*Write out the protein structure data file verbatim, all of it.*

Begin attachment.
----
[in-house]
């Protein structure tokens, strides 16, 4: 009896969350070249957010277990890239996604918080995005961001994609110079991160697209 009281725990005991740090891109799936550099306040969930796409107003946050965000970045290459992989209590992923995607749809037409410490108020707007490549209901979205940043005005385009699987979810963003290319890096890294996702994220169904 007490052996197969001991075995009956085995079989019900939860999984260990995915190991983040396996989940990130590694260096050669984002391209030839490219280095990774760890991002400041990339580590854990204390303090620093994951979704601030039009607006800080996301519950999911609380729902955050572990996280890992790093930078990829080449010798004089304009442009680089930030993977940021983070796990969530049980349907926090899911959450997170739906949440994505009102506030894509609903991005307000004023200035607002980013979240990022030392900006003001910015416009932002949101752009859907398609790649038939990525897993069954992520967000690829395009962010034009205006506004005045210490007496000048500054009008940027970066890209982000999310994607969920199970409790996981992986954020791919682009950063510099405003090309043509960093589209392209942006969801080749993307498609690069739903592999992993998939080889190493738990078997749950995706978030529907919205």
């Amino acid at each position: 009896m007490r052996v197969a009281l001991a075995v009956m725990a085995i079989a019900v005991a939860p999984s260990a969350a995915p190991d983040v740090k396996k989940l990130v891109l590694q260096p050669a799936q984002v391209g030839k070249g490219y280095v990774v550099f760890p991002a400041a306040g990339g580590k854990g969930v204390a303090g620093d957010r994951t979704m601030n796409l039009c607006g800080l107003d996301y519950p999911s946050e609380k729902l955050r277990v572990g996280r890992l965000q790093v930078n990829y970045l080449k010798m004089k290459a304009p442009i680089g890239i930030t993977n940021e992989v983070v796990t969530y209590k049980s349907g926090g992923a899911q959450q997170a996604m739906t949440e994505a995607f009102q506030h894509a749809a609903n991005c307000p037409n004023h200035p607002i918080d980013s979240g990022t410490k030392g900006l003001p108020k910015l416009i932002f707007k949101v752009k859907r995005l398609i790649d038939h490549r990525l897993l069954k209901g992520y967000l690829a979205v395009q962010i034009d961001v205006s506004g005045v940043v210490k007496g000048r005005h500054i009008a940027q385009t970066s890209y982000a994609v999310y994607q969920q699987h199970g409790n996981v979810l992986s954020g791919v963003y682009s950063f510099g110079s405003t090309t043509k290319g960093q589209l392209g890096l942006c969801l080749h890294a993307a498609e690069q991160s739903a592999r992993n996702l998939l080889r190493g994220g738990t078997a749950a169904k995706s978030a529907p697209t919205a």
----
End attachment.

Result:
[in-house]
């Protein structure tokens, strides 16, 4: 009896969350070249957010277990890239996604918080995005961001994609110079991160697209 009281725990005991740090891109799936550099306040969930796409107003946050965000970045290459992989209590992923995607749809037409410490108020707007490549209901979205940043005005385009699987979810963003290319890096890294996702994220169904 007490052996197969001991075995009956085995079989019900939860999984260990995915190991983040396996989940990130590694260096050669984002391209030839490219280095990774760890991002400041990339580590854990204390303090620093994951979704601030039009607006800080996301519950999911609380729902955050572990996280890992790093930078990829080449010798004089304009442009680089930030993977940021983070796990969530049980349907926090899911959450997170739906949440994505009102506030894509609903991005307000004023200035607002980013979240990022030392900006003001910015416009932002949101752009859907398609790649038939990525897993069954992520967000690829395009962010034009205006506004005045210490007496000048500054009008940027970066890209982000999310994607969920199970409790996981992986954020791919682009950063510099405003090309043509960093589209392209942006969801080749993307498609690069739903592999992993998939080889190493738990078997749950995706978030529907919205």
């Amino acid at each position: 009896m007490r052996v197969a009281l001991a075995v009956m725990a085995i079989a019900v005991a939860p999984s260990a969350a995915p190991d983040v740090k396996k989940l990130v891109l590694q260096p050669a799936q984002v391209g030839k070249g490219y280095v990774v550099f760890p991002a400041a306040g990339g580590k854990g969930v204390a303090g620093d957010r994951t979704m601030n796409l039009c607006g800080l107003d996301y519950p999911s946050e609380k729902l955050r277990v572990g996280r890992l965000q790093v930078n990829y970045l080449k010798m004089k290459a304009p442009i680089g890239i930030t993977n940021e992989v983070v796990t969530y209590k049980s349907g926090g992923a899911q959450q997170a996604m739906t949440e994505a995607f009102q506030h894509a749809a609903n991005c307000p037409n004023h200035p607002i918080d980013s979240g990022t410490k030392g900006l003001p108020k910015l416009i932002f707007k949101v752009k859907r995005l398609i790649d038939h490549r990525l897993l069954k209901g992520y967000l690829a979205v395009q962010i034009d961001v205006s506004g005045v940043v210490k007496g000048r005005h500054i009008a940027q385009t970066s890209y982000a994609v999310y994607q969920q699987h199970g409790n996981v979810l992986s954020g791919v963003y682009s950063f510099g110079s405003t090309t043509k290319g960093q589209l392209g890096l942006c969801l080749h890294a993307a498609e690069q991160s739903a592999r992993n996702l998939l080889r190493g994220g738990t078997a749950a169904k995706s978030a529907p697209t919205a």